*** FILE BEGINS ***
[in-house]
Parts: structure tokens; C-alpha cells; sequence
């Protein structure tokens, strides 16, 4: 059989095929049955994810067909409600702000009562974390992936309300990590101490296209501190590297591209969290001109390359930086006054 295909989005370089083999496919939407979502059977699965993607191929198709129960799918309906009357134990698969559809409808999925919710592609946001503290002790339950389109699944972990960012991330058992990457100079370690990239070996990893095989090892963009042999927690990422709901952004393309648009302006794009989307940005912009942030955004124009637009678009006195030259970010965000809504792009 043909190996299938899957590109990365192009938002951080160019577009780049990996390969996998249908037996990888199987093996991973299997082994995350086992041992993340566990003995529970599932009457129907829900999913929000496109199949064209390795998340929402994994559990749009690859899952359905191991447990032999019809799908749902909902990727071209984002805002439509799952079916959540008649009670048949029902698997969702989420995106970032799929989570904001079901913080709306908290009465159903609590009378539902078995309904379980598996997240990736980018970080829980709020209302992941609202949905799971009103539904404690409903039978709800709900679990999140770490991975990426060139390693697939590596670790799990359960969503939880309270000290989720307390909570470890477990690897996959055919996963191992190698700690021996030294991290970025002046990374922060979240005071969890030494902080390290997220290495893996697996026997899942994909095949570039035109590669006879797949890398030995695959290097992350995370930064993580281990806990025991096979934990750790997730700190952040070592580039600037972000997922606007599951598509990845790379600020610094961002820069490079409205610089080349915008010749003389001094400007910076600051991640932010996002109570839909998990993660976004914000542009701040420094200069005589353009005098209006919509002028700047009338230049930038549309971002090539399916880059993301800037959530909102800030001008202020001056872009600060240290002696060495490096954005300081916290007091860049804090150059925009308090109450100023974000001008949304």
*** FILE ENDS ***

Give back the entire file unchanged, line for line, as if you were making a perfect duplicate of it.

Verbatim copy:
[in-house]
Parts: structure tokens; C-alpha cells; sequence
């Protein structure tokens, strides 16, 4: 059989095929049955994810067909409600702000009562974390992936309300990590101490296209501190590297591209969290001109390359930086006054 295909989005370089083999496919939407979502059977699965993607191929198709129960799918309906009357134990698969559809409808999925919710592609946001503290002790339950389109699944972990960012991330058992990457100079370690990239070996990893095989090892963009042999927690990422709901952004393309648009302006794009989307940005912009942030955004124009637009678009006195030259970010965000809504792009 043909190996299938899957590109990365192009938002951080160019577009780049990996390969996998249908037996990888199987093996991973299997082994995350086992041992993340566990003995529970599932009457129907829900999913929000496109199949064209390795998340929402994994559990749009690859899952359905191991447990032999019809799908749902909902990727071209984002805002439509799952079916959540008649009670048949029902698997969702989420995106970032799929989570904001079901913080709306908290009465159903609590009378539902078995309904379980598996997240990736980018970080829980709020209302992941609202949905799971009103539904404690409903039978709800709900679990999140770490991975990426060139390693697939590596670790799990359960969503939880309270000290989720307390909570470890477990690897996959055919996963191992190698700690021996030294991290970025002046990374922060979240005071969890030494902080390290997220290495893996697996026997899942994909095949570039035109590669006879797949890398030995695959290097992350995370930064993580281990806990025991096979934990750790997730700190952040070592580039600037972000997922606007599951598509990845790379600020610094961002820069490079409205610089080349915008010749003389001094400007910076600051991640932010996002109570839909998990993660976004914000542009701040420094200069005589353009005098209006919509002028700047009338230049930038549309971002090539399916880059993301800037959530909102800030001008202020001056872009600060240290002696060495490096954005300081916290007091860049804090150059925009308090109450100023974000001008949304």